The way I incorporated the lift was similar to how it is used in Dellanave’s Deadlifting Manual. Basically he recommends deadlifting heavy once a week with medium to low volume, deadlifting once a week with relatively light weights and medium to high volume, and deadlifting once a week with a deadlift variation that is limited by your grip. You can also incorporate one accessory lift for the hips or the upper back. This is in no way an explanation of his program, simply an abbreviated summary of one of the templates he says you can begin working from.
Using the above template I utilizes Jefferson deadlifts along with a grip focused deadlift as my main accessory deadlift. So far this has worked well and has allowed me to climb back to my previous 1RM. Generally I use form similar to the basic Jefferson he describes in the above video where the feet are about 45 degrees offset from the bar. It looks similar to the below picture when I perform it.
Back to What The Experts Say:
While I was not convinced the first time I saw this lift, I was after I saw it popping up all over the internet. I realized that largely due to David’s enthusiasm for the lift, its popularity was definitely spreading.
In one of John Romaniello’s articles he discusses how David helped him to cure his back pain by getting him to utilize biofeedback based testing along with the Jefferson Deadlift. John talks about not being able to deadlift at all and eventually working close to his previous max and even doing working sets with 555 lbs a few months after incorporating the lift into his training. John details his experience in great detail and goes over a little bit more as far as his first experience with biofeedback training.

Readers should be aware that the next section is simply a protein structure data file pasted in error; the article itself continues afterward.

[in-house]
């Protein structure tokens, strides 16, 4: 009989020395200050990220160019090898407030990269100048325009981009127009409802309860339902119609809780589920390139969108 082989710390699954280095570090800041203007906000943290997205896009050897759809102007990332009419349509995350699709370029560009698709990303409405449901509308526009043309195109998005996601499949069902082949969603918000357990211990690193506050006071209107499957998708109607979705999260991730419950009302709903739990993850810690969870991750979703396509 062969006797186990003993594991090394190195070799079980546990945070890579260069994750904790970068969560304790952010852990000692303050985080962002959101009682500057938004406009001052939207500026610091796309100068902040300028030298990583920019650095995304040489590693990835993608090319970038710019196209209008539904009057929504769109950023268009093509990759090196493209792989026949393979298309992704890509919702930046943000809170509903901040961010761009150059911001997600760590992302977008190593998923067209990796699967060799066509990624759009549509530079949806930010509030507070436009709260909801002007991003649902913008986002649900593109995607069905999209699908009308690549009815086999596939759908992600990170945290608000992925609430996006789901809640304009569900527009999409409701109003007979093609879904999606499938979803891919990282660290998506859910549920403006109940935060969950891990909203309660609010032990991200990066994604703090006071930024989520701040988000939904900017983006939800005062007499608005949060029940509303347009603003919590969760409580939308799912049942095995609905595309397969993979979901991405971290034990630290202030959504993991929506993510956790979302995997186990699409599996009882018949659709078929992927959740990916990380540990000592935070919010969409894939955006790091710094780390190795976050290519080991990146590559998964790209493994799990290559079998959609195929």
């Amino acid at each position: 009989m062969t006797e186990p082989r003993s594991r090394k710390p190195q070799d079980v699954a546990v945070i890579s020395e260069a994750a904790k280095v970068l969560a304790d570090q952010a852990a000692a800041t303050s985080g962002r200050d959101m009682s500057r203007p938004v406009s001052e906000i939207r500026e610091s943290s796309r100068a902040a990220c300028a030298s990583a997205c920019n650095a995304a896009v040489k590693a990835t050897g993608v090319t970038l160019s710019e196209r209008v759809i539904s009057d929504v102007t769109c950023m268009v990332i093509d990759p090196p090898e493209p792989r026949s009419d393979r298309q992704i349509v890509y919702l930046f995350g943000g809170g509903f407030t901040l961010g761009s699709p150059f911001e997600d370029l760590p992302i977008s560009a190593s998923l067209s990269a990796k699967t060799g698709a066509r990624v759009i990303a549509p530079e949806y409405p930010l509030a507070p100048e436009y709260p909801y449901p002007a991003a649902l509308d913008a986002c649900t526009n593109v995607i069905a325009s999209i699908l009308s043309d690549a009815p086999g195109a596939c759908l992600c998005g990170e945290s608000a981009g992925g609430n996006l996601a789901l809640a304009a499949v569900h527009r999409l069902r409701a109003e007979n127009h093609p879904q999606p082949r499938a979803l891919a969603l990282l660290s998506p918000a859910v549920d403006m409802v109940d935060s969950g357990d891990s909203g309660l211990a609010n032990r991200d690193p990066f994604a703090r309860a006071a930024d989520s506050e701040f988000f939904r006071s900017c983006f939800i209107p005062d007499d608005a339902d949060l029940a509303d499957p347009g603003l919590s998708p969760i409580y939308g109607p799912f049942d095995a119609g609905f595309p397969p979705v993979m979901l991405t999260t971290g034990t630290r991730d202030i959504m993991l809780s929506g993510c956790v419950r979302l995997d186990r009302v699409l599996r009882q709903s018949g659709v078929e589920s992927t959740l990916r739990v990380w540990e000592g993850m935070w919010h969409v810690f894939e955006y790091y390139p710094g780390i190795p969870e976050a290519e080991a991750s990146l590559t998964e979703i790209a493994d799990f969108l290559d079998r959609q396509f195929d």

For a little less about the Jefferson Deadlift and a little more about Biofeedback training, check out a primer in biofeedback training, by one of the originators of the specific system mentioned above. If you want to hear about John’s experience I suggest you check out his article on How To Live a Successful Life instead. Plenty of other people on the internet can give you a great introduction to biofeedback training, but the above is pure John and in my opinion, one of his best articles.
In my experience, the Jefferson deadlift, along with biofeedback training is a great starting point for anyone looking to increase their max strength on the deadlift or clear up lower back pain.
These two additions to your training could prevent you from taking weeks off of your training. In my experience, whenever I would get tightness in my lower back, I would need to back off from 3 days to 2 weeks. Having regular layoffs of this duration is going to seriously derail anyone’s training and pretty much eliminate motivation.
For anyone that wants to learn everything you can about the deadlift and about how biofeedback training can benefit your journey to a better physique, definitely check out David’s Manual and his site physically Cultured. He has some great tips and a truly unique voice on training. I have definitely learned more from his blog then just about any other resource I have looked at this year. In fact, his Deadlifting Off The Floor manual along with his primers on biofeedback training allowed me to workup to some of my current 1RM lifts including a standing press over 1x bodyweight. Before utilizing biofeedback as he recommends it, I was not even close to this level of strength.
Definitely check Dave out here: Physically Cultured